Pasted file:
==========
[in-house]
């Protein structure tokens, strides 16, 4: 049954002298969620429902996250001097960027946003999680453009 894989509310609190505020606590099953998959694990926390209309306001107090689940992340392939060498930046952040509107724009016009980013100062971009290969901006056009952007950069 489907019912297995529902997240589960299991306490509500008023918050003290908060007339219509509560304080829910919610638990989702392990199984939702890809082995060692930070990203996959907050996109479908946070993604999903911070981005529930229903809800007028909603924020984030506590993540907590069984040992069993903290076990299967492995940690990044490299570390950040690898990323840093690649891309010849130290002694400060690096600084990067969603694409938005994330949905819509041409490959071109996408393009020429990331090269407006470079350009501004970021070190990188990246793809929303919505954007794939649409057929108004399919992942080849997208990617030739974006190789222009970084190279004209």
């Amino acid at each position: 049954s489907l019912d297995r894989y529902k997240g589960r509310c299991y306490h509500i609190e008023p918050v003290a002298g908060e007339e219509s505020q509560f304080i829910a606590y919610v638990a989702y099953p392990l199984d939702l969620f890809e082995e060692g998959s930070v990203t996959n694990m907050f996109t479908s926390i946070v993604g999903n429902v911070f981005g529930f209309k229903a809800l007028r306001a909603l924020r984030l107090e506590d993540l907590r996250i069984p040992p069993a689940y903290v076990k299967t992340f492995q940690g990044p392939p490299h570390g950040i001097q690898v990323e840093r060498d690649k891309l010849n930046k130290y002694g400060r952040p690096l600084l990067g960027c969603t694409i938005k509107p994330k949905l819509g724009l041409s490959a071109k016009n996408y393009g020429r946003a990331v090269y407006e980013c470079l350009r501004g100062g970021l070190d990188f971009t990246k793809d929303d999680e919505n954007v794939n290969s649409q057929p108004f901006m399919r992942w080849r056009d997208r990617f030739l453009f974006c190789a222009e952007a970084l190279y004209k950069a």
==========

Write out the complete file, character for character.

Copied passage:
[in-house]
């Protein structure tokens, strides 16, 4: 049954002298969620429902996250001097960027946003999680453009 894989509310609190505020606590099953998959694990926390209309306001107090689940992340392939060498930046952040509107724009016009980013100062971009290969901006056009952007950069 489907019912297995529902997240589960299991306490509500008023918050003290908060007339219509509560304080829910919610638990989702392990199984939702890809082995060692930070990203996959907050996109479908946070993604999903911070981005529930229903809800007028909603924020984030506590993540907590069984040992069993903290076990299967492995940690990044490299570390950040690898990323840093690649891309010849130290002694400060690096600084990067969603694409938005994330949905819509041409490959071109996408393009020429990331090269407006470079350009501004970021070190990188990246793809929303919505954007794939649409057929108004399919992942080849997208990617030739974006190789222009970084190279004209």
């Amino acid at each position: 049954s489907l019912d297995r894989y529902k997240g589960r509310c299991y306490h509500i609190e008023p918050v003290a002298g908060e007339e219509s505020q509560f304080i829910a606590y919610v638990a989702y099953p392990l199984d939702l969620f890809e082995e060692g998959s930070v990203t996959n694990m907050f996109t479908s926390i946070v993604g999903n429902v911070f981005g529930f209309k229903a809800l007028r306001a909603l924020r984030l107090e506590d993540l907590r996250i069984p040992p069993a689940y903290v076990k299967t992340f492995q940690g990044p392939p490299h570390g950040i001097q690898v990323e840093r060498d690649k891309l010849n930046k130290y002694g400060r952040p690096l600084l990067g960027c969603t694409i938005k509107p994330k949905l819509g724009l041409s490959a071109k016009n996408y393009g020429r946003a990331v090269y407006e980013c470079l350009r501004g100062g970021l070190d990188f971009t990246k793809d929303d999680e919505n954007v794939n290969s649409q057929p108004f901006m399919r992942w080849r056009d997208r990617f030739l453009f974006c190789a222009e952007a970084l190279y004209k950069a």